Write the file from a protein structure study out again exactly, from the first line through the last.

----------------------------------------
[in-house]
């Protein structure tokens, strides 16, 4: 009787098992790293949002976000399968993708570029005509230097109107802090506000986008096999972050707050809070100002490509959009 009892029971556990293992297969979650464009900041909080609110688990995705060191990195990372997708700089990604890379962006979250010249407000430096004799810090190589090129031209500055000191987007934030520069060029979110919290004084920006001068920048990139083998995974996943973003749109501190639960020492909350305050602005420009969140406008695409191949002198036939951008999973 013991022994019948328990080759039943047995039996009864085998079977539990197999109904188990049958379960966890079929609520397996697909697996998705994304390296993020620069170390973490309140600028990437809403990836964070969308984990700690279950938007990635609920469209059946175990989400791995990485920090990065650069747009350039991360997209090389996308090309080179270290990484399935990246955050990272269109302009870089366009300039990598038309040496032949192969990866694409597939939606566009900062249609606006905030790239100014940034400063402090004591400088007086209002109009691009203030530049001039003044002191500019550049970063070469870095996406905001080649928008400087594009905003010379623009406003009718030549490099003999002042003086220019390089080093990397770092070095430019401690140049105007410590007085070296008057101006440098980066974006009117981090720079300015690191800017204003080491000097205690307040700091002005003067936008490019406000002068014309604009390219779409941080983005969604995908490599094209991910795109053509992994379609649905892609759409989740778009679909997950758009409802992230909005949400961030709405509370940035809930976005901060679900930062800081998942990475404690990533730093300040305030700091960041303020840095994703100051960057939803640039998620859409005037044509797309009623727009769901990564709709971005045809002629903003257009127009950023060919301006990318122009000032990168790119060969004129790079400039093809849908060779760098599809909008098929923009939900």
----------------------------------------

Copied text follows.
[in-house]
């Protein structure tokens, strides 16, 4: 009787098992790293949002976000399968993708570029005509230097109107802090506000986008096999972050707050809070100002490509959009 009892029971556990293992297969979650464009900041909080609110688990995705060191990195990372997708700089990604890379962006979250010249407000430096004799810090190589090129031209500055000191987007934030520069060029979110919290004084920006001068920048990139083998995974996943973003749109501190639960020492909350305050602005420009969140406008695409191949002198036939951008999973 013991022994019948328990080759039943047995039996009864085998079977539990197999109904188990049958379960966890079929609520397996697909697996998705994304390296993020620069170390973490309140600028990437809403990836964070969308984990700690279950938007990635609920469209059946175990989400791995990485920090990065650069747009350039991360997209090389996308090309080179270290990484399935990246955050990272269109302009870089366009300039990598038309040496032949192969990866694409597939939606566009900062249609606006905030790239100014940034400063402090004591400088007086209002109009691009203030530049001039003044002191500019550049970063070469870095996406905001080649928008400087594009905003010379623009406003009718030549490099003999002042003086220019390089080093990397770092070095430019401690140049105007410590007085070296008057101006440098980066974006009117981090720079300015690191800017204003080491000097205690307040700091002005003067936008490019406000002068014309604009390219779409941080983005969604995908490599094209991910795109053509992994379609649905892609759409989740778009679909997950758009409802992230909005949400961030709405509370940035809930976005901060679900930062800081998942990475404690990533730093300040305030700091960041303020840095994703100051960057939803640039998620859409005037044509797309009623727009769901990564709709971005045809002629903003257009127009950023060919301006990318122009000032990168790119060969004129790079400039093809849908060779760098599809909008098929923009939900």